How Should You Optimise an Employee Engagement Survey?

Contrary to what is going through your mind right now, employees appreciate surveys and their grievances proactively listened to and acted upon. Organisations must emphasise thoughtful and relevant feedback that helps the business grow and pinpoints its merits and demerits.

Do you know what every successful workplace has in common? It is the culture of appreciating employee feedback, where the company listens to the employee’s concerns and takes steps to correct them at the right time. However, prioritising employee feedback has often felt the upcoming risks of employee engagement survey 2020 fatigue.

Contrary to what is going through your mind right now, employees appreciate surveys and their grievances proactively listened to and acted upon. Organisations must emphasise thoughtful and relevant feedback that helps the business grow and pinpoints its merits and demerits.

Over time, engagement surveys have a chance of causing disinterest and fatigue among the respondents. As a result, the human resources team will have distorted results. We understand that you already have a lot to do (think to-do lists, internal communications and company news) and simply do not have the time and energy to wade through overwhelming and overflowing results that do not make sense at all.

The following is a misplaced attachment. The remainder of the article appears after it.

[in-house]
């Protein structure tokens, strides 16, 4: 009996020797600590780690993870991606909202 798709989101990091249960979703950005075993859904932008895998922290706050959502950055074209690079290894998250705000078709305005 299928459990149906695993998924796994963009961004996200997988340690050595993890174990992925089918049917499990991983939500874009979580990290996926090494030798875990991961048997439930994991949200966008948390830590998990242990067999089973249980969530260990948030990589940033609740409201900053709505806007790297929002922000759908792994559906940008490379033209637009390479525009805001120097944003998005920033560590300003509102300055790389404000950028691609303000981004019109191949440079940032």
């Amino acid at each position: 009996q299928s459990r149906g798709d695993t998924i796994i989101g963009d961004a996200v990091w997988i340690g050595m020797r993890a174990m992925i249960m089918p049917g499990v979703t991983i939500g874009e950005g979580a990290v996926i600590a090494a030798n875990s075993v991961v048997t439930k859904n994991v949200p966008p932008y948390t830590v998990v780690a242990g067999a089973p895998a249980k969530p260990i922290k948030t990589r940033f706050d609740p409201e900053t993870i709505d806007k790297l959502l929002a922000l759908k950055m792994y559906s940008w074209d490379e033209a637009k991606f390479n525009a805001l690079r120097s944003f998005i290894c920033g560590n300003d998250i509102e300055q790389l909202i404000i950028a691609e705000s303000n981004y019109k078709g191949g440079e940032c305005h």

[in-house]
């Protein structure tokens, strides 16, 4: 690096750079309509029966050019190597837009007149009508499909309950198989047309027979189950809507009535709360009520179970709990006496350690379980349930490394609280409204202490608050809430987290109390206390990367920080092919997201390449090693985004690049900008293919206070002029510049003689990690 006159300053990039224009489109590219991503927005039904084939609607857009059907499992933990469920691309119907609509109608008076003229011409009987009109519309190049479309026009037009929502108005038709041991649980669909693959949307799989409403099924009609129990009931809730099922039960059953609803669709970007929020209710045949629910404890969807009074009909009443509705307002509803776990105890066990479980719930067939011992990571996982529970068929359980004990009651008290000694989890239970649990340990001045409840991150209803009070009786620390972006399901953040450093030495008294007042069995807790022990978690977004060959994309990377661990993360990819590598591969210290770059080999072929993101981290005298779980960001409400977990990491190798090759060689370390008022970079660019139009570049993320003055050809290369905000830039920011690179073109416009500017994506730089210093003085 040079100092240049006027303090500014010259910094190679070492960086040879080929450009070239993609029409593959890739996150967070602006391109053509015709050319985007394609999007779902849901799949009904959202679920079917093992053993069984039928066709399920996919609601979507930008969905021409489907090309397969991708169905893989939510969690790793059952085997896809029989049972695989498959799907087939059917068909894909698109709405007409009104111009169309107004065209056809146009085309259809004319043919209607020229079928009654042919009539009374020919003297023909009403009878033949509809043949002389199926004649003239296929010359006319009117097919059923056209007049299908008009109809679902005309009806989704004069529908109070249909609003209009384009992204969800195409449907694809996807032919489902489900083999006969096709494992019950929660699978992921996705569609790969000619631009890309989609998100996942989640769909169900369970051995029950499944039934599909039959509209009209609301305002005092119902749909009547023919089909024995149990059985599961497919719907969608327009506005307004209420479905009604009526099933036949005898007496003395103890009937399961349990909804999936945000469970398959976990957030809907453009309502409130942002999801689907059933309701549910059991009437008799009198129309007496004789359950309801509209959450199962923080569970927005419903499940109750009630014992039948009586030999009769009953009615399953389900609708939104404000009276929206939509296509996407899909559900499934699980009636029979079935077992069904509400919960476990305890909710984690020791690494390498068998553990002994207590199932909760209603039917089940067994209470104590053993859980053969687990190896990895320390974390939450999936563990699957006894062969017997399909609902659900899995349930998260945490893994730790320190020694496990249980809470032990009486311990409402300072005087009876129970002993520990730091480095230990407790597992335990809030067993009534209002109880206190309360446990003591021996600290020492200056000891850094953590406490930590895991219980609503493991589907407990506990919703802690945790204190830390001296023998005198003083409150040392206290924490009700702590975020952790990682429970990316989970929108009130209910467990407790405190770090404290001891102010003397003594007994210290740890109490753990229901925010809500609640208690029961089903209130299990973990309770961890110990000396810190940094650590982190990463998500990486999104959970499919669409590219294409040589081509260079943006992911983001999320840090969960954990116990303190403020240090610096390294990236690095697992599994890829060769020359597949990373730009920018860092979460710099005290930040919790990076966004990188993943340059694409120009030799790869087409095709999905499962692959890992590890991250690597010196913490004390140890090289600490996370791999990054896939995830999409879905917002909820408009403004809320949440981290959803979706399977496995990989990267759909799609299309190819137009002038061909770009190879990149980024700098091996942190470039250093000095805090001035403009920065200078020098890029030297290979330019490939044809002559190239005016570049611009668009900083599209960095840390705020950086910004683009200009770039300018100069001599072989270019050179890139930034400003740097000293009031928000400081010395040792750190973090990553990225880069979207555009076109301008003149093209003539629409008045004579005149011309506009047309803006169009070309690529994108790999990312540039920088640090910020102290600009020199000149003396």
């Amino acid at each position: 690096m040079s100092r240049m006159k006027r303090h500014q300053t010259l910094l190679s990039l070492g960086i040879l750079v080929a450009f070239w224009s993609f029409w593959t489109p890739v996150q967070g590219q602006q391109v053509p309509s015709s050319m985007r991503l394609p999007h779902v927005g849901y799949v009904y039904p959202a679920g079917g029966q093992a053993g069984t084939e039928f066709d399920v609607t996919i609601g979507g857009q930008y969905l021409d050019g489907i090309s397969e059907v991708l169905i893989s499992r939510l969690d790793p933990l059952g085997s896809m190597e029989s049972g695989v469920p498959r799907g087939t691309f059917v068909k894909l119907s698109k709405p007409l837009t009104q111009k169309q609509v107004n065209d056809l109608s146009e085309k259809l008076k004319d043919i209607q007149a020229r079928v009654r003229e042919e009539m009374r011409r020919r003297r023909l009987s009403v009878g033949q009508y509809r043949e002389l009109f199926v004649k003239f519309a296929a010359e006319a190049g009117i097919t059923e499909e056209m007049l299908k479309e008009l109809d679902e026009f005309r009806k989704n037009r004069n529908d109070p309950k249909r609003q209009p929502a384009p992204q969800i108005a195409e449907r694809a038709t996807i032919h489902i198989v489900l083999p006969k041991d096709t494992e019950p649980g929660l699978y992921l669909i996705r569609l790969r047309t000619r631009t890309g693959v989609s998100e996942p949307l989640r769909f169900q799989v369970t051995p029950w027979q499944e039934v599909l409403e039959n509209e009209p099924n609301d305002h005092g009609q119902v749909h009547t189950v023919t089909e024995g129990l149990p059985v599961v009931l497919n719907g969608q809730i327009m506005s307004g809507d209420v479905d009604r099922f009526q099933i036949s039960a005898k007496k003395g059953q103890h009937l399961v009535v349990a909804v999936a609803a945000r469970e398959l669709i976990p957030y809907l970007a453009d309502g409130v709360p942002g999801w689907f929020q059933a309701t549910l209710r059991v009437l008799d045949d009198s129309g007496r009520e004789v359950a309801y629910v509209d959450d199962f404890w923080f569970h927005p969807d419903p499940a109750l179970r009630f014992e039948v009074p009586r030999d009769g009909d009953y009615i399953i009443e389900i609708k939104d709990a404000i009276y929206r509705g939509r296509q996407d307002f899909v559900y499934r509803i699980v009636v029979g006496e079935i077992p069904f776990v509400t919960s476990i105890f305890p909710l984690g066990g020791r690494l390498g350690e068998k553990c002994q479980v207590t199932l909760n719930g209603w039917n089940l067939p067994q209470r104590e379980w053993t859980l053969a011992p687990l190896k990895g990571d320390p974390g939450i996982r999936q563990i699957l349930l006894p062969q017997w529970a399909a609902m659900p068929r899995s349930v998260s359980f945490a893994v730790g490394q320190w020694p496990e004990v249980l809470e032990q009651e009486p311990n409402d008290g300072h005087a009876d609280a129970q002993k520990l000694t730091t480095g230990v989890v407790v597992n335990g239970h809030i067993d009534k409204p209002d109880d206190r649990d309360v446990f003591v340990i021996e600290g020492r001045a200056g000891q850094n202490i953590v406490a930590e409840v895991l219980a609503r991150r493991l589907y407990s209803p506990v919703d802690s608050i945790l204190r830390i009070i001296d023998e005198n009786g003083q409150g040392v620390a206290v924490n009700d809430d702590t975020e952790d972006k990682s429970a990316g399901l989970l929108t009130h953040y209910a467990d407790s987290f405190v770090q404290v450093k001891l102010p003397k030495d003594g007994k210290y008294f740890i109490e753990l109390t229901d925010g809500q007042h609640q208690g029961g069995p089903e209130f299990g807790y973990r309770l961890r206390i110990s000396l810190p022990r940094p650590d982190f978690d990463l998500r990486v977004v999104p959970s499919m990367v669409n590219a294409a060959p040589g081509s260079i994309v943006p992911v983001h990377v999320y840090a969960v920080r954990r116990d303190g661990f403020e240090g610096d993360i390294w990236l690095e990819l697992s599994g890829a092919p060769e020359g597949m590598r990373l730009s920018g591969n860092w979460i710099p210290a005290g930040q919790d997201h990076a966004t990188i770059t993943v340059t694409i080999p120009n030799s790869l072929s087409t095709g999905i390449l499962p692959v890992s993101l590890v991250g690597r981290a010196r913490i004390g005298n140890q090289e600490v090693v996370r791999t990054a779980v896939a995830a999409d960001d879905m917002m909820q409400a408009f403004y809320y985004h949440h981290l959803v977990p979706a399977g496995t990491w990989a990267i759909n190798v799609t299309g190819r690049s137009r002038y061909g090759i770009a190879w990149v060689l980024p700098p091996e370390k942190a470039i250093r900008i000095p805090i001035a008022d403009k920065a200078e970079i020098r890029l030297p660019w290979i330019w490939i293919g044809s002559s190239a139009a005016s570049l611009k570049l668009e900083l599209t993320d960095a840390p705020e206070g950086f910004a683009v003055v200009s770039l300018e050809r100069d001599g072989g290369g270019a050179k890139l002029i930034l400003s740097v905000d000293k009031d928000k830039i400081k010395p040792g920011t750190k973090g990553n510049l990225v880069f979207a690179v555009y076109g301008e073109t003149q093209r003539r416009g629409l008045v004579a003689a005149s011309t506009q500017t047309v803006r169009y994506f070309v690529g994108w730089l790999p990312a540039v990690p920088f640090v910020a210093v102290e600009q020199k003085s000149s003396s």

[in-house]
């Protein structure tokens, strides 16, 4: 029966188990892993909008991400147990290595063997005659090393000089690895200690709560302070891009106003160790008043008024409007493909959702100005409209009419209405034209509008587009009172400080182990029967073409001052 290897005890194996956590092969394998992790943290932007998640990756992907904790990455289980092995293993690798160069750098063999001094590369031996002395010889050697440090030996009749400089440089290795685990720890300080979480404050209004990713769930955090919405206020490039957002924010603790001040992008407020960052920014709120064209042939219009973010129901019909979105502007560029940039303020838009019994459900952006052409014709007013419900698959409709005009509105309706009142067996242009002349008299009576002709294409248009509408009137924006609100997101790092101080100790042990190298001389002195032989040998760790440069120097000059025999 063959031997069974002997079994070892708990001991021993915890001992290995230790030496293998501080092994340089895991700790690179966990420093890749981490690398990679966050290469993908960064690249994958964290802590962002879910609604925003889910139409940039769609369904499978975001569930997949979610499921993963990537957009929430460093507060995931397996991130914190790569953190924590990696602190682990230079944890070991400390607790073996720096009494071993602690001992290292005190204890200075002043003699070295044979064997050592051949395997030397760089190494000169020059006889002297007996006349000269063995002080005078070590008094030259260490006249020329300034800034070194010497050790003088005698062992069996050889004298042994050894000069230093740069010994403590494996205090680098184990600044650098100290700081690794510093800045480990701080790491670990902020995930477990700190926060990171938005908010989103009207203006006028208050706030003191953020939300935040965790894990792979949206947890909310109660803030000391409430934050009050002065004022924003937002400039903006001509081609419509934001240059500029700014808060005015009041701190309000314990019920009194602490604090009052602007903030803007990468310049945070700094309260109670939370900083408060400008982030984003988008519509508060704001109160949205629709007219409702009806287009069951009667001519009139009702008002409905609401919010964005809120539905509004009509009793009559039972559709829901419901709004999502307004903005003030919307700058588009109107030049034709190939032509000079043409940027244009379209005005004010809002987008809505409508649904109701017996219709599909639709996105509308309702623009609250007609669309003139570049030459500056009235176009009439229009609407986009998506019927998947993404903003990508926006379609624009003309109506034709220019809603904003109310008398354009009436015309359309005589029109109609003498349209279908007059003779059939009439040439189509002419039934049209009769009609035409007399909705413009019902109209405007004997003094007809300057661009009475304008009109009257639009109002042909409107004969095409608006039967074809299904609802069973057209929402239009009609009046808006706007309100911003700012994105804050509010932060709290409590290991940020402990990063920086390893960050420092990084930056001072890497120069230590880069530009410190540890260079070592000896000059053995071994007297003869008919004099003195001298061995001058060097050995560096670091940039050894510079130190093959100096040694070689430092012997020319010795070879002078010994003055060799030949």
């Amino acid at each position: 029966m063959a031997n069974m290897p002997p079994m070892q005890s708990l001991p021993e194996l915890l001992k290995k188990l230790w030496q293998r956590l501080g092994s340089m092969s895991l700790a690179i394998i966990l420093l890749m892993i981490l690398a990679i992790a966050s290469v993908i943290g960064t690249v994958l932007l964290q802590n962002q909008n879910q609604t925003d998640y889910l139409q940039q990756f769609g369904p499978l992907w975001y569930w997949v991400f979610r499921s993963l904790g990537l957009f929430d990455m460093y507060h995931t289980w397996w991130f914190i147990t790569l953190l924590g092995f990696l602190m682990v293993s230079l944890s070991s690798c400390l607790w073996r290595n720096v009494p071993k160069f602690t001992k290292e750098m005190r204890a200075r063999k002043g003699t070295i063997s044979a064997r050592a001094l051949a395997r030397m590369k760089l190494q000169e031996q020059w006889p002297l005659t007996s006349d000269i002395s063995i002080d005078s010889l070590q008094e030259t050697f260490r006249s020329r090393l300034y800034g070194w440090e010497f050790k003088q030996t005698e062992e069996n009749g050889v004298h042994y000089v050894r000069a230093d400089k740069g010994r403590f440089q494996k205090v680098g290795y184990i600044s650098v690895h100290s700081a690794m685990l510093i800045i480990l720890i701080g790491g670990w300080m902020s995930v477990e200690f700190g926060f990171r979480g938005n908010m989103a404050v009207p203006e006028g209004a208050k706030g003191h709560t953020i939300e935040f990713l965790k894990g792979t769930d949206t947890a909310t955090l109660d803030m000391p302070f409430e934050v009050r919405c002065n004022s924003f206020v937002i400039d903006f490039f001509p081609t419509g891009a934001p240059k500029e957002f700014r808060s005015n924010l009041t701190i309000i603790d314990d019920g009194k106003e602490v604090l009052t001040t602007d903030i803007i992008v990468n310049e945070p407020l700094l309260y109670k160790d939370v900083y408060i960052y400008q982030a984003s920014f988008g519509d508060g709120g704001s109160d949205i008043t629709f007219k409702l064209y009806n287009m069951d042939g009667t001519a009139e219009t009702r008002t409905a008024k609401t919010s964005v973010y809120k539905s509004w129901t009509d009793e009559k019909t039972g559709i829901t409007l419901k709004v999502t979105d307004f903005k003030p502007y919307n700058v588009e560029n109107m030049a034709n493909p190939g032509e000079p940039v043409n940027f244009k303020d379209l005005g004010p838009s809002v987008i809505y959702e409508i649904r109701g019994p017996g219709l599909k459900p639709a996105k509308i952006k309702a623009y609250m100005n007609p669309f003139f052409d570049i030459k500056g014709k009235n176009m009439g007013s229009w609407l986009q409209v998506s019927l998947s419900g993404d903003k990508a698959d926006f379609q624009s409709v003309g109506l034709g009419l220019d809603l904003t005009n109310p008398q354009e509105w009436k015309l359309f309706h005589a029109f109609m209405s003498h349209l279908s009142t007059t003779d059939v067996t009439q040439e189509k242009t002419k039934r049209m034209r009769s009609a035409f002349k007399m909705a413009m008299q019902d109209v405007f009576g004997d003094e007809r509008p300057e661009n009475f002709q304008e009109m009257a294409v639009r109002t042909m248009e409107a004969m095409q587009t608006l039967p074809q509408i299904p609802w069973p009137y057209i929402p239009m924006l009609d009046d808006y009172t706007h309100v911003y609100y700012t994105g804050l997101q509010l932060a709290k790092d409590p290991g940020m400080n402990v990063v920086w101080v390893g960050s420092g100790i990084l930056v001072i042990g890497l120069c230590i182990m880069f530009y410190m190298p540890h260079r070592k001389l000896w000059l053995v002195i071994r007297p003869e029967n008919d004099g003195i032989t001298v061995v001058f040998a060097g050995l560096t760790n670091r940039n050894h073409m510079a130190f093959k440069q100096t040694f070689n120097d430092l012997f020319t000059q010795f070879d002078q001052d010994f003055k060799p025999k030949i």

Now, let us not blame the employees for not ‘doing a good job’. Instead, what can you do to ensure that they give honest and thoughtful answers to your questionnaire?

How do you define employee survey fatigue?

In everyday language, employee survey fatigue ensues when the respondents are overwhelmed by too many surveys or questions that they must answer. Though with good intentions, they adversely impact the work culture by:

  • Giving wrong feedback
  • Poor impact on data and response quality
  • Poor impact on metrics
  • Low employee motivation